Kirby Smart wasn’t buying that “but we’re Georgia, damn it!” stuff when he was hired.
“When we got here I knew,” Smart said. “I coached against the University of Georgia. I recruited against the University of Georgia. I pretty much knew what was here.”
And then this critical sentence Kirby said that no one else would dare say in front of a podium over the last few years – and very few people would write or say out loud.
“I knew the level of expectation didn’t necessarily meet the quality of players that were here.”
Now there are two things to say in response to that, assuming, of course, that you take it at face value. One, no surprise, roster management did in Mark Richt. There was a dry stretch in recruiting, culminating in the disaster of 2013, that lasted until the 2015 class, from which the program is still recovering. You don’t have to have coached or recruited against Georgia to realize that.
Two, despite that, it’s only fair to note that Mark Richt won 19 games in 2014 and 2015. You can bitch, moan and qualify that all you want based on the level of opposition, the losses to Florida and whatever else tickles your fancy, but purely on a wins and losses basis, Richt did a good job coaching the talent he left himself. (If you don’t believe that, go count the number of football teams that managed that many wins over that two-year period.) Certainly, he got better results than Smart achieved last season.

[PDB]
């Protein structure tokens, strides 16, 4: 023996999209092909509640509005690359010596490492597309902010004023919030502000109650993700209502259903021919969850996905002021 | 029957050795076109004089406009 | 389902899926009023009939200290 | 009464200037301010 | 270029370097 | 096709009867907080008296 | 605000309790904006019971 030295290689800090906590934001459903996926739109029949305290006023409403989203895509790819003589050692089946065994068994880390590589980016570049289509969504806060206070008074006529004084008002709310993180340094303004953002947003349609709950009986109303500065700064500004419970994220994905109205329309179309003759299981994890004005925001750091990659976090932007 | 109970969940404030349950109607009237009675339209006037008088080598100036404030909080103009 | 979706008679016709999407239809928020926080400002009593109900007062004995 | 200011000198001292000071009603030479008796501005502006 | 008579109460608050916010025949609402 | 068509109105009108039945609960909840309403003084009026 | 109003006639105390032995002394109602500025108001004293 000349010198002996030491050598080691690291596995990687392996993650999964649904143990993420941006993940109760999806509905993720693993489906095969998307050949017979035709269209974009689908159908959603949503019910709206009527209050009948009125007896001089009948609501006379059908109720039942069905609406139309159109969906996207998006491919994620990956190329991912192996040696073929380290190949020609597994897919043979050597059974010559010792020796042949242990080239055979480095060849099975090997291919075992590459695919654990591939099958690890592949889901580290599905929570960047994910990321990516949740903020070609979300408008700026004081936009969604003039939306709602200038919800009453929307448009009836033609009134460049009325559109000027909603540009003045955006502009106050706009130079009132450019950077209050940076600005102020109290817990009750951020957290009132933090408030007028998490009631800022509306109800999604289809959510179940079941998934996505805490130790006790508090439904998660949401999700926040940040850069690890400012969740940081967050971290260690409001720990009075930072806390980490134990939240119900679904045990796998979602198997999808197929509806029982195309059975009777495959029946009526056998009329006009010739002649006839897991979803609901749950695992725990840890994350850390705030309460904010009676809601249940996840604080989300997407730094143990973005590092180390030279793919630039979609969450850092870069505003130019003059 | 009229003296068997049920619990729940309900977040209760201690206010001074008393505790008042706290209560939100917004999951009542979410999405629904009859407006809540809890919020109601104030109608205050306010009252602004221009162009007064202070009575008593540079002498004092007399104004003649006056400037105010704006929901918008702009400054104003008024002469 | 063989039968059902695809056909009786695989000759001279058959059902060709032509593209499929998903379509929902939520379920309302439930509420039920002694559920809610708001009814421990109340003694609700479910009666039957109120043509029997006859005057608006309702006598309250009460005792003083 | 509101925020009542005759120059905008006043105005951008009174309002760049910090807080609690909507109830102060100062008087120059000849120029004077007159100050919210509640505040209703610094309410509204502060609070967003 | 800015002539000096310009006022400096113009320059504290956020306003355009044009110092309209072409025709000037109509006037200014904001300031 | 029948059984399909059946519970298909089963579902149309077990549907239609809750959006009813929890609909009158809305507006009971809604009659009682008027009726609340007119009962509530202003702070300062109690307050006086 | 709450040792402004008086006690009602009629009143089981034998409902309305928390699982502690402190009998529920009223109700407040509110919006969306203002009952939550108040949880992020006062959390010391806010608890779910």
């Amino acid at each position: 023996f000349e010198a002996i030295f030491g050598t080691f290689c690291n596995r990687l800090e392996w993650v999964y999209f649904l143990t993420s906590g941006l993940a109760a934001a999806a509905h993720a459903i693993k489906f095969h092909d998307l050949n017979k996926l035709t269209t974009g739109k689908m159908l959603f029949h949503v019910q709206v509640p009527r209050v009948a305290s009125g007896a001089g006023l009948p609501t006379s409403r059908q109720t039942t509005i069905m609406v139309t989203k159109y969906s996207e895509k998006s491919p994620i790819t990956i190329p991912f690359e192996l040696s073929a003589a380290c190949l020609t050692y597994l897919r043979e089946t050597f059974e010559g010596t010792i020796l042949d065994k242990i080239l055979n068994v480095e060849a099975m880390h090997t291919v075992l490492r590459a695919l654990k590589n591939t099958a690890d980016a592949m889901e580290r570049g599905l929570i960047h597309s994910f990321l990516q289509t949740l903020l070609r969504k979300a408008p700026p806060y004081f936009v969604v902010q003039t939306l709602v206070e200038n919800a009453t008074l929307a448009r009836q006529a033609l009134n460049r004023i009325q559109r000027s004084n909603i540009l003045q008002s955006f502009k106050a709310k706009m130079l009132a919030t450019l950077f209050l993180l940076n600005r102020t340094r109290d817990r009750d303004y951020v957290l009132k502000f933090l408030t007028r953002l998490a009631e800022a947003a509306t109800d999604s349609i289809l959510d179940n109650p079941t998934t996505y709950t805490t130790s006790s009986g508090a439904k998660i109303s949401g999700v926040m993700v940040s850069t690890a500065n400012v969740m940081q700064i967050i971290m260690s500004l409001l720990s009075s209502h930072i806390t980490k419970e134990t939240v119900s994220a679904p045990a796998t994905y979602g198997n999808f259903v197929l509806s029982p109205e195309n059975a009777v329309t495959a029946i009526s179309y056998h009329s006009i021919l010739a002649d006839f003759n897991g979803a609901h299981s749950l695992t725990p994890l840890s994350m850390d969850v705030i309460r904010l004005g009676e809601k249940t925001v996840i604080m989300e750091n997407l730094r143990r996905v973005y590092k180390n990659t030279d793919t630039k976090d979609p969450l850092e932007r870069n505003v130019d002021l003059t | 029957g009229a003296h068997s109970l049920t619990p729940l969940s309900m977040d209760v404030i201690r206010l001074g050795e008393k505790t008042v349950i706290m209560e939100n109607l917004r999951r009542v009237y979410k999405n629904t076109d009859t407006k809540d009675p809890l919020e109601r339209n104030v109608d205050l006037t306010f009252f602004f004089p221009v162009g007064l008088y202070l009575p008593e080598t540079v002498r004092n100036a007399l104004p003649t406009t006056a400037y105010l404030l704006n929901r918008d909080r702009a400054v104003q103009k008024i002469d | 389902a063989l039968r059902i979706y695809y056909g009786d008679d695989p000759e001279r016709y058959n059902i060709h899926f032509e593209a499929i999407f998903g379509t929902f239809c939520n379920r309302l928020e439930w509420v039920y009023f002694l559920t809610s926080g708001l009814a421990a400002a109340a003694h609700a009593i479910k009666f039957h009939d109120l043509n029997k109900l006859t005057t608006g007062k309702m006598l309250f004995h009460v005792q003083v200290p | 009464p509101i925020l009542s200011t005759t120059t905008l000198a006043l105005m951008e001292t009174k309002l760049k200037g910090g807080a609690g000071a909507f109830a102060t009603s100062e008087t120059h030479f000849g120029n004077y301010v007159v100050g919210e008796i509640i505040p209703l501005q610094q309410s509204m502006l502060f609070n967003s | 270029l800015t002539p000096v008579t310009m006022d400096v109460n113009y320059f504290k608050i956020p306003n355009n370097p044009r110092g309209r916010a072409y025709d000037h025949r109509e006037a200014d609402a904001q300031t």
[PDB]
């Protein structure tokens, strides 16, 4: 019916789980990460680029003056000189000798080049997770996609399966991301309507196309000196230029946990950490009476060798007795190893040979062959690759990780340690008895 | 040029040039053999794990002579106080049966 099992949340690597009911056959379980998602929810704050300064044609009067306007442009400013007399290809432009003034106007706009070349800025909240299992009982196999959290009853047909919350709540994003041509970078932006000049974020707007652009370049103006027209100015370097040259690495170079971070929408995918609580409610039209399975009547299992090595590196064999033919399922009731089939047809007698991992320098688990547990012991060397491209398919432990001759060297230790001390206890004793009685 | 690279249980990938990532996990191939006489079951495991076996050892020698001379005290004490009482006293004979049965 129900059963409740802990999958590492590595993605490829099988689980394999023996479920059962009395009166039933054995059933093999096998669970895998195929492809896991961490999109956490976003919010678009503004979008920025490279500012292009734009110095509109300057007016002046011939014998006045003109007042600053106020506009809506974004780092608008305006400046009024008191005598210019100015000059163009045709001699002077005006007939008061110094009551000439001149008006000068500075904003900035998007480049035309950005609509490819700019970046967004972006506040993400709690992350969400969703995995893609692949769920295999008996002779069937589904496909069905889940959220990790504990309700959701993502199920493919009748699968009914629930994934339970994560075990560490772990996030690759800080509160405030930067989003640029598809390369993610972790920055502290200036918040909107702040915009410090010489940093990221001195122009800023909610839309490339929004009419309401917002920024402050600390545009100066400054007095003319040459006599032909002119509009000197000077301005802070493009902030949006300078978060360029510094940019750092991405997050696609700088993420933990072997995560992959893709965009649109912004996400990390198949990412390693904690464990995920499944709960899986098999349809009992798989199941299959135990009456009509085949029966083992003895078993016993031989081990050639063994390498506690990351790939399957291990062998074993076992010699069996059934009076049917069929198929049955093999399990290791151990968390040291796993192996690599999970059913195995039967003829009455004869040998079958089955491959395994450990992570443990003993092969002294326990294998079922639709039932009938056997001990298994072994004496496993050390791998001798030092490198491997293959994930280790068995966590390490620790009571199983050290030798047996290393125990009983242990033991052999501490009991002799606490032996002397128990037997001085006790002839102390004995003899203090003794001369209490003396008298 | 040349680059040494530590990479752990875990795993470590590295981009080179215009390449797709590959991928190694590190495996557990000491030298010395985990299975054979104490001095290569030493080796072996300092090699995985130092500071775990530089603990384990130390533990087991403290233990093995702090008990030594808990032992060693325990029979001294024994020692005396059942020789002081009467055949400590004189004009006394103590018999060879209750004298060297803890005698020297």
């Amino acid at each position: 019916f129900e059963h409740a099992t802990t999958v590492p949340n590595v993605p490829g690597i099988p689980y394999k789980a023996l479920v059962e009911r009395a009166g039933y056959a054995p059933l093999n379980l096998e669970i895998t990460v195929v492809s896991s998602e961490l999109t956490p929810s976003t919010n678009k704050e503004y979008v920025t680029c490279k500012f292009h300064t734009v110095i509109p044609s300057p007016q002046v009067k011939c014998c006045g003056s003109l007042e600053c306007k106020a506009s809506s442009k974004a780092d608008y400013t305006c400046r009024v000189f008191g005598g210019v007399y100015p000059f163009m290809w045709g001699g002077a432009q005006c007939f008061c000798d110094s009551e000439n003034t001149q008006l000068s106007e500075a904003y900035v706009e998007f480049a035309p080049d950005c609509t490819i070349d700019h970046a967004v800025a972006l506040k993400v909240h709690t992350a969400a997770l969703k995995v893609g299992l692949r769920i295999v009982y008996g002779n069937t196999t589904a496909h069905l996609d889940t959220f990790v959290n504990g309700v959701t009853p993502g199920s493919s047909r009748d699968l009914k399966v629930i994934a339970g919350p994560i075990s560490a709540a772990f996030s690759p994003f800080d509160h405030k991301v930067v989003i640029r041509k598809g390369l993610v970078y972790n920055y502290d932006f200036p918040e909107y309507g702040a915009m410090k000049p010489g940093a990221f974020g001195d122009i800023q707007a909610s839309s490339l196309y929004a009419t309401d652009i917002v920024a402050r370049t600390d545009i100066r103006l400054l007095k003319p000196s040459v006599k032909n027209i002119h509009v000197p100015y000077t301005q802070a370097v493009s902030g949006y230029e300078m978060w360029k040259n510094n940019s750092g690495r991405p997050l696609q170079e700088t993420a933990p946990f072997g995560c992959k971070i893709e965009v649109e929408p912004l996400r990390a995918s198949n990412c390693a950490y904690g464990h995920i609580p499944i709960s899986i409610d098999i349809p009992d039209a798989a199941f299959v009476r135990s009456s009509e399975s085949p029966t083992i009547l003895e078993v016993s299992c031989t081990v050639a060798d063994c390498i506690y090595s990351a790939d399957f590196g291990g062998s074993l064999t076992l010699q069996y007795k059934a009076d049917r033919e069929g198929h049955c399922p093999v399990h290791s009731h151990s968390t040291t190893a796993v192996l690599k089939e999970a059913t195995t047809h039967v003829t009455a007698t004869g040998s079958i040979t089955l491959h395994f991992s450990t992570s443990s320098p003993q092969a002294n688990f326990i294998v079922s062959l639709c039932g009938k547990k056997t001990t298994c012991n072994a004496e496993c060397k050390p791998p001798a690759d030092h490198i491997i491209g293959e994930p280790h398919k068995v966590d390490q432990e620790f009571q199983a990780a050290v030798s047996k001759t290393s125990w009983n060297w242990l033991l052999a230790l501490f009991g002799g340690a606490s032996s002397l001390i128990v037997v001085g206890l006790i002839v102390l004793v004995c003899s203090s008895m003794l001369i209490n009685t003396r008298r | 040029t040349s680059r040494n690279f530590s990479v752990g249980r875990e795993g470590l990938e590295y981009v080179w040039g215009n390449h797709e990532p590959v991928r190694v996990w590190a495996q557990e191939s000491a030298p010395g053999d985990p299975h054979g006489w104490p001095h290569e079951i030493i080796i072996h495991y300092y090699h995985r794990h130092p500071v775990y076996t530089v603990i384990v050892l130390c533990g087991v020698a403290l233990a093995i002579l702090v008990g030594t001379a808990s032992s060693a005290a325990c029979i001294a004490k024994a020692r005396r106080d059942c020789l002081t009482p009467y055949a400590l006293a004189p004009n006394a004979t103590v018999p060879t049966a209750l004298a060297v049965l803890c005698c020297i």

I mention this not to support or attack either coach, but rather to analyze McGarity’s stated rationale for changing head coaches. If Georgia football had plateaued, I would argue that it was because of the way Richt had gone about accumulating talent. Smart has clearly upgraded the program in that department.
As Legge notes, though, even under Richt, that flaw had begun a correction course.
It must be pointed out that since Mark Richt’s final recruiting class, the 2015 class, things started to pick up. In that class a slew of very gifted players were signed and have been solid players ever since… Terry Godwin, Roquan Smith, Trent Thompson, Natrez Patrick, Jonathon Ledbetter.
Richt would have brought in a good 2016 class, too, had he lasted. That’s water under the bridge at this point, but bringing all the talent in the world to Athens means little in the long run if you can’t coach ’em up. The jury is still out on Smart as to that. In that regard, history says that Georgia coaches tend to improve their teams’ won-loss records significantly in their second seasons. Let’s hope that plays out again this year. Otherwise, all McGarity’s done is trade one plateau for another.